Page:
With this new development, the filming got more serious and we needed a professional to operate the camera, but I had already been turned down by a whole string of burly cameramen. Persuading someone to charge into a conflict zone with zero budget was a tall order.
It was in that sort of predicament that I walked into the kitchen of an office block in London and bumped into a young woman called Katie Barlow. We both used the place for video editing but our paths had never crossed. She was making herself tea. I said I didn’t understand why the English add milk to their tea and we got talking. The last thing I expected was that we would leave the kitchen having shook hands on a deal. Katie was great with the camera and eager to learn first-hand about the situation in Palestine.
The following week, the three of us were there; three mad people without insurance alongside many others just like us; it was a rollercoaster of a journey. We joined the solidarity movement in Jerusalem; succeeded in breaking the siege in Salfit; delivered medical supplies; and acted as human shields in refugee camps. Katie even took it one step further and went on to make her own film in Jenin. The experience challenged us to think harder, be braver, act bigger and feel more for our fellow human beings. There was laughter, confusion, tears and pride and, above all, there was love. Katie and Jeremy have been together ever since, and we became family, both on the campaign trail and in real life. Our film played in more than 100 cinemas and Jeremy toured Britain talking about his experience. Palestine had a new voice.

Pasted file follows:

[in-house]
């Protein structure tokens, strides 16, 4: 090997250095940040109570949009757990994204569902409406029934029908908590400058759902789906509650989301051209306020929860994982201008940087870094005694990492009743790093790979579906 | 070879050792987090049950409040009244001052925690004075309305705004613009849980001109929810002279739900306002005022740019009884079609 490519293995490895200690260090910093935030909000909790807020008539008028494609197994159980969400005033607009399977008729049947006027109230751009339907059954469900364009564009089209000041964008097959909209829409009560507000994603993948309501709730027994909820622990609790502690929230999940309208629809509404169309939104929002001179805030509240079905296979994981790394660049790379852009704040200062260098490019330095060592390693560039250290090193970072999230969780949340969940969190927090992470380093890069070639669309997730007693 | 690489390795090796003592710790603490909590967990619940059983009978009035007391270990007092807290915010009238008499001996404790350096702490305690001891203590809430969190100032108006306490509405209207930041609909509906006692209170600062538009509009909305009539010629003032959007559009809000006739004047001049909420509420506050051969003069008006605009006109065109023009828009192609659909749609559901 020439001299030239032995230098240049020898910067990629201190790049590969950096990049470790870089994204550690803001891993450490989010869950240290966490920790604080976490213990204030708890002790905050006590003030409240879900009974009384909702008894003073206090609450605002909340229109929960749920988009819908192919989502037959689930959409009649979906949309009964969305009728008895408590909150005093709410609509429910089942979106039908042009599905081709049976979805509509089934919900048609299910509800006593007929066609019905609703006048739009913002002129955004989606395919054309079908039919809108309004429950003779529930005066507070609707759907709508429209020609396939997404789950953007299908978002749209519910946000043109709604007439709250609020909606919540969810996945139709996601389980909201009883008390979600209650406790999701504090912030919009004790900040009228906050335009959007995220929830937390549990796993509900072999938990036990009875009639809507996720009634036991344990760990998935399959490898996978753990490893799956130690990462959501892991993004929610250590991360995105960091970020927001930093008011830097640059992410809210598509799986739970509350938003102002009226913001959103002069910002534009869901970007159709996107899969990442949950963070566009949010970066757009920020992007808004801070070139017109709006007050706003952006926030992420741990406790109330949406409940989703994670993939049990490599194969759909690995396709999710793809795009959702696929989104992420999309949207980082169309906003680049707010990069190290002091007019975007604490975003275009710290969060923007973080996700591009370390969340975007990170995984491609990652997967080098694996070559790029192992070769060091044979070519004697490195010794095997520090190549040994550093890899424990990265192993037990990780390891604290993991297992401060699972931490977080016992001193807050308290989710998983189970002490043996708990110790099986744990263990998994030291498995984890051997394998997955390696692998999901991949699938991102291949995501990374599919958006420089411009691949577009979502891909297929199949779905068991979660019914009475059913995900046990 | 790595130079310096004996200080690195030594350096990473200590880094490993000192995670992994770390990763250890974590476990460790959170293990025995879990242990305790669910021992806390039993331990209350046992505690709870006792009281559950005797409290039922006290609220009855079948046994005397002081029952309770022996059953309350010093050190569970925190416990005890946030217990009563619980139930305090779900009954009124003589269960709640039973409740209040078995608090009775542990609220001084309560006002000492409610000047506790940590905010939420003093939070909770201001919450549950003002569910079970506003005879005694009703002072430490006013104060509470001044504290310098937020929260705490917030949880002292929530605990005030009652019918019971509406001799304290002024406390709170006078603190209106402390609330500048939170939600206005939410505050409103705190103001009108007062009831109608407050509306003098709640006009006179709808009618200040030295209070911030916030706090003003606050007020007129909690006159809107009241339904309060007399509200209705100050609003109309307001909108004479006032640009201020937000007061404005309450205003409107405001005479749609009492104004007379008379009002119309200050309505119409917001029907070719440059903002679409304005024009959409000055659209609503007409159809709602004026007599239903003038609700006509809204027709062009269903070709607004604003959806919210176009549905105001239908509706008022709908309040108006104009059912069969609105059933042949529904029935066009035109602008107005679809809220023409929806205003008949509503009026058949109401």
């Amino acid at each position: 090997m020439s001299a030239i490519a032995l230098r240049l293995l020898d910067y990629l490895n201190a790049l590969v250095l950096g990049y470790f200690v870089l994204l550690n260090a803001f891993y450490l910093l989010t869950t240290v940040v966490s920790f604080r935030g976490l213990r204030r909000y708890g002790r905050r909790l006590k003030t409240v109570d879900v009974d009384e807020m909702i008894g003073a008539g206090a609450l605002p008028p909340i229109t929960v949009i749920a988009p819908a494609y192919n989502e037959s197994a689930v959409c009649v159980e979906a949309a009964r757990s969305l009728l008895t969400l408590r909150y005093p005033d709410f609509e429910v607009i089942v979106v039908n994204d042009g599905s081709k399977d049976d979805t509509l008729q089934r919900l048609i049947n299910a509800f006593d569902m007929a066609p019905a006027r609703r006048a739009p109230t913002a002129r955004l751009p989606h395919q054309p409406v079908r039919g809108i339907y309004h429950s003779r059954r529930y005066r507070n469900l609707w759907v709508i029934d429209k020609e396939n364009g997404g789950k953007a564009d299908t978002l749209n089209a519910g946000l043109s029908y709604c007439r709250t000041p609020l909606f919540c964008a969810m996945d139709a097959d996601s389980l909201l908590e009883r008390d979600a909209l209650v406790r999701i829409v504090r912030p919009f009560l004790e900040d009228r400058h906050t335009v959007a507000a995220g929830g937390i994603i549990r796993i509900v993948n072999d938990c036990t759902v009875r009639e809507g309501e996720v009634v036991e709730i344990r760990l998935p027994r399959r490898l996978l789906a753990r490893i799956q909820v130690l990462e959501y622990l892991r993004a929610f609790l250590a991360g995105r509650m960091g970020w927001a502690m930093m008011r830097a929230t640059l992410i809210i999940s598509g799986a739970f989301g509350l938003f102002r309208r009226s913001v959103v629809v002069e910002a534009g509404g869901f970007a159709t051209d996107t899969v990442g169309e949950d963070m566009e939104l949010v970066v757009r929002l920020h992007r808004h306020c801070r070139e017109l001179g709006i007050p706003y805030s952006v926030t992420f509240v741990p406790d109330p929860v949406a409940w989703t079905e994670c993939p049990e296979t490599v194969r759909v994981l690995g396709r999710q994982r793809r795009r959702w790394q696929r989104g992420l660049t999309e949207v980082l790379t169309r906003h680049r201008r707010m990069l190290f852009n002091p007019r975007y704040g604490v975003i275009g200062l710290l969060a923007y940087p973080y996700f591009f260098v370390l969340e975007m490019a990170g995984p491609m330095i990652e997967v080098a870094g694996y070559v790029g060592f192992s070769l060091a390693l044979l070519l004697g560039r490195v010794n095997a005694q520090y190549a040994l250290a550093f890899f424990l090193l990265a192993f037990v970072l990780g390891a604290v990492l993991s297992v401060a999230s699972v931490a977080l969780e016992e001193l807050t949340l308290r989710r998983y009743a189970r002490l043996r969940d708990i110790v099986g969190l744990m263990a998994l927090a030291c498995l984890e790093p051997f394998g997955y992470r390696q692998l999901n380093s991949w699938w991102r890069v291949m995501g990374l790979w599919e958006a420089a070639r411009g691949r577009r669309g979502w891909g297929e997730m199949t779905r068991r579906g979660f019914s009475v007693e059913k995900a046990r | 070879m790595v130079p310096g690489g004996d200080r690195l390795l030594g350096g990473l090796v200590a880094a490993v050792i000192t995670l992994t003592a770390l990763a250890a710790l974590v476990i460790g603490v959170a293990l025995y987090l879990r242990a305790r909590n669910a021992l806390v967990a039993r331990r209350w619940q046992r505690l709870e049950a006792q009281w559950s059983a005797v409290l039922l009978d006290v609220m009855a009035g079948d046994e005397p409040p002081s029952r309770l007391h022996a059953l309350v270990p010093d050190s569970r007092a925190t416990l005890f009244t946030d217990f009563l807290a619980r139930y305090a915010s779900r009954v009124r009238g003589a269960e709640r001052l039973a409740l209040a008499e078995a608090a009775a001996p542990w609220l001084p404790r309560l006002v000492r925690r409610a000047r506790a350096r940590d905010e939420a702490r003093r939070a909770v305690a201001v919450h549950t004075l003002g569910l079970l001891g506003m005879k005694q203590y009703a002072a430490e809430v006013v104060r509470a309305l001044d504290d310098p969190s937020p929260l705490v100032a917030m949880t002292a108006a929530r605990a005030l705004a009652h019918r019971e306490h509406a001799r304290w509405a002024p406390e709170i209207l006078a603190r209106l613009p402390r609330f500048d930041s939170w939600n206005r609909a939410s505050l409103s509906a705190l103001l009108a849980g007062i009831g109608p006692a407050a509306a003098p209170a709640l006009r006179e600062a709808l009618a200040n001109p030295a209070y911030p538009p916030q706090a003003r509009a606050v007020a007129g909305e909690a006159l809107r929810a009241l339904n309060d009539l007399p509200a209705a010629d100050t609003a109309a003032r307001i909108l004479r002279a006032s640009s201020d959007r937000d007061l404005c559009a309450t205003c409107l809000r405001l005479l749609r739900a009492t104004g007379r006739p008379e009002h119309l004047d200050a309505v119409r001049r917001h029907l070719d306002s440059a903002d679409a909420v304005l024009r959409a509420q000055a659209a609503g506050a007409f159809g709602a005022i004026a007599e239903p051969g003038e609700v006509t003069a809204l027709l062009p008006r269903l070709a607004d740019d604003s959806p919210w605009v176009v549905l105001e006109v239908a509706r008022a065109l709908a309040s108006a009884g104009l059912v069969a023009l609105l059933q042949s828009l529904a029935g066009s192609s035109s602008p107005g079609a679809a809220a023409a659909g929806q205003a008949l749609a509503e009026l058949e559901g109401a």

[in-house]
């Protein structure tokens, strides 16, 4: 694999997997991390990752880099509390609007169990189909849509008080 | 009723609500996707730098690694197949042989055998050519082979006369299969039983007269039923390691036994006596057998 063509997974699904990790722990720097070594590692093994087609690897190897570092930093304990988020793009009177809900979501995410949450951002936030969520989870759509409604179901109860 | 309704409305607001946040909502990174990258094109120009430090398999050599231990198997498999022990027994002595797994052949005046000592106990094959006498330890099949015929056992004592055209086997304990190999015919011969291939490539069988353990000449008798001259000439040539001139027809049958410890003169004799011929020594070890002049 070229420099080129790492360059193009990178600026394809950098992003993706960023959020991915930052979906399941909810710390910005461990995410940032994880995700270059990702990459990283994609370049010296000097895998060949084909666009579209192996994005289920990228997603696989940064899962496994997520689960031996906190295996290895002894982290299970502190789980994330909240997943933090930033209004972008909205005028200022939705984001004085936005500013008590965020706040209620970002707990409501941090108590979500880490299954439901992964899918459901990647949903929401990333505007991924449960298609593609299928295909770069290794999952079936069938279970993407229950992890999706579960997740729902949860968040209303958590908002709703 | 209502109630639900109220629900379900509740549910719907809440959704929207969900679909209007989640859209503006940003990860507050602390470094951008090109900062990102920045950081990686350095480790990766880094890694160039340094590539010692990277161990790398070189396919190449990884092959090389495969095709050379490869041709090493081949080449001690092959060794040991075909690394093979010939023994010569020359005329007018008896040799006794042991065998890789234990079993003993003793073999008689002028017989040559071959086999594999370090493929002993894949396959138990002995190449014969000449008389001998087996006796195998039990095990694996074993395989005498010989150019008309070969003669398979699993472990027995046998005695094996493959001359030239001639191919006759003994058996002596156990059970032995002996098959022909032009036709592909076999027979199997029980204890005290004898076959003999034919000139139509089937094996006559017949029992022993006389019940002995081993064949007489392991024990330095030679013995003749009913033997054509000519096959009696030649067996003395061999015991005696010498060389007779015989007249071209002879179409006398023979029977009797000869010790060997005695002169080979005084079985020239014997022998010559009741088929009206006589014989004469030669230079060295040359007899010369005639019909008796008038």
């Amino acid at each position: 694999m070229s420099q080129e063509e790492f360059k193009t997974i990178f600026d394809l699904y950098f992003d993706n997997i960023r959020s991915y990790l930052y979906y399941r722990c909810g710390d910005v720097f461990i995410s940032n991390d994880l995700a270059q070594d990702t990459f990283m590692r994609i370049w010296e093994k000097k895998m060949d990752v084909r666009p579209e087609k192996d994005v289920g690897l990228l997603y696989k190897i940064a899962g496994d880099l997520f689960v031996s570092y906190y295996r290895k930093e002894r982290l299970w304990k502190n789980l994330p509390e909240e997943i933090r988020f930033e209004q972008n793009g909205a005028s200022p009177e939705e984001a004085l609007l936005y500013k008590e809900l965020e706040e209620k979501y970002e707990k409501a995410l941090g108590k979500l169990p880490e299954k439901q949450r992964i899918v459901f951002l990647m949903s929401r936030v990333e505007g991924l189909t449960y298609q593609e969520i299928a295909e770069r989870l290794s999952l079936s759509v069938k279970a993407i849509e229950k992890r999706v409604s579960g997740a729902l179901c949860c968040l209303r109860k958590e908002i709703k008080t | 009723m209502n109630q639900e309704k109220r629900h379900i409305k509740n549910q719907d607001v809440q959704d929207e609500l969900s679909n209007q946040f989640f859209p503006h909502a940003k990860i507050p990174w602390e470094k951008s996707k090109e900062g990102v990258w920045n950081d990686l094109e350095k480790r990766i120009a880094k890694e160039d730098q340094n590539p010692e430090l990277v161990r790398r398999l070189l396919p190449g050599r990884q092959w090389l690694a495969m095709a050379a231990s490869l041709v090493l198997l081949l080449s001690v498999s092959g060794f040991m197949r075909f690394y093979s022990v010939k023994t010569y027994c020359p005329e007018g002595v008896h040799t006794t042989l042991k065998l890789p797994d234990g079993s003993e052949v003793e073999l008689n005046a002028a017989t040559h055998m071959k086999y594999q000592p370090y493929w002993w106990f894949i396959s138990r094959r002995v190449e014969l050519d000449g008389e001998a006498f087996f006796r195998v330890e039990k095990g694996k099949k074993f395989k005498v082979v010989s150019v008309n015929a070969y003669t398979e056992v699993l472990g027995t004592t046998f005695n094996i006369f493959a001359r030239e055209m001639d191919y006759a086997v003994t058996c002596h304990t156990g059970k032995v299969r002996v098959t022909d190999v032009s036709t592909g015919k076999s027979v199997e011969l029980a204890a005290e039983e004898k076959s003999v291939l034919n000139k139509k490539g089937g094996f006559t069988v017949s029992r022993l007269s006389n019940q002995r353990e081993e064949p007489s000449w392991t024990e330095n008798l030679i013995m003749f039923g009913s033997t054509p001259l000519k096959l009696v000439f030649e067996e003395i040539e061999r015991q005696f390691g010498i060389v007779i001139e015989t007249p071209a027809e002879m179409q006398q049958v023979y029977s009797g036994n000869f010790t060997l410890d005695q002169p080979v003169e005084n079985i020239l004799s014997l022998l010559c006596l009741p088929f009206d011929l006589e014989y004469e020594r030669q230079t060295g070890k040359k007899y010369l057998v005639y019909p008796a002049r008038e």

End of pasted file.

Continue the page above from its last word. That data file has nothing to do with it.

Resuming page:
Jeremy and Katie’s wedding in December 2018 was one of the most moving events I have attended. It was a celebration of their life together as well as an opportunity to say goodbye. We all knew Jeremy did not have long to live. When all of us locked arms with him for one last dance to the tune of Bella Ciao, the room was shaking with emotion. I looked around and saw so many familiar faces, some of them from that little hotel in Bethlehem under fire, some from our later trips and work for Palestine. Jeremy had provided the magic glue that held us together, that gave our campaigning more confidence and power. He always showed up, always spoke even when the issue was unfashionable. Here was a man who knew how to hold his ground and how to be big in a very unassuming way.
Reading the many tributes to him, I felt humbled to recognise just how many other causes and people he had supported when we gave him time off from Palestine and the Palestinians. Now it is my turn to pay tribute in advance of a special screening of Jeremy Hardy versus the Israeli Army, but I find myself even more tongue-tied than when I called him that very first time. How does one describe a man who never spoke in clichés? I cannot even wish him to rest in peace. I would rather that he continues to ruffle feathers, wherever he is now. I want to tell him, “Jeremy, if you meet anyone up there who has influence over our predicament here on earth, we trust you to set them straight. No one will ever say things as well as you. So many of us will always miss you. So many of us are really mad that you are gone.”
There will be a special screening of Jeremy Hardy versus the Israeli Army at 6.30pm on 23 July 2019 at the Greenwood Theatre, London, SE1 3RA, presented by Open Bethlehem and Medical Aid for Palestinians. Leila Sansour will take part in a panel discussion after the screening with Jeremy’s wife, film maker Katie Barlow; Aimee Shalan, CEO of MAP; Chris Dunham, ISM activist and managing director of Carbon Descent; and Jocelyn Hurndall, mother of young British photojournalist, Tom Hurndall, who was killed by the Israeli Army while reporting on the ISM in 2003.
The views expressed in this article belong to the author and do not necessarily reflect the editorial policy of Middle East Monitor.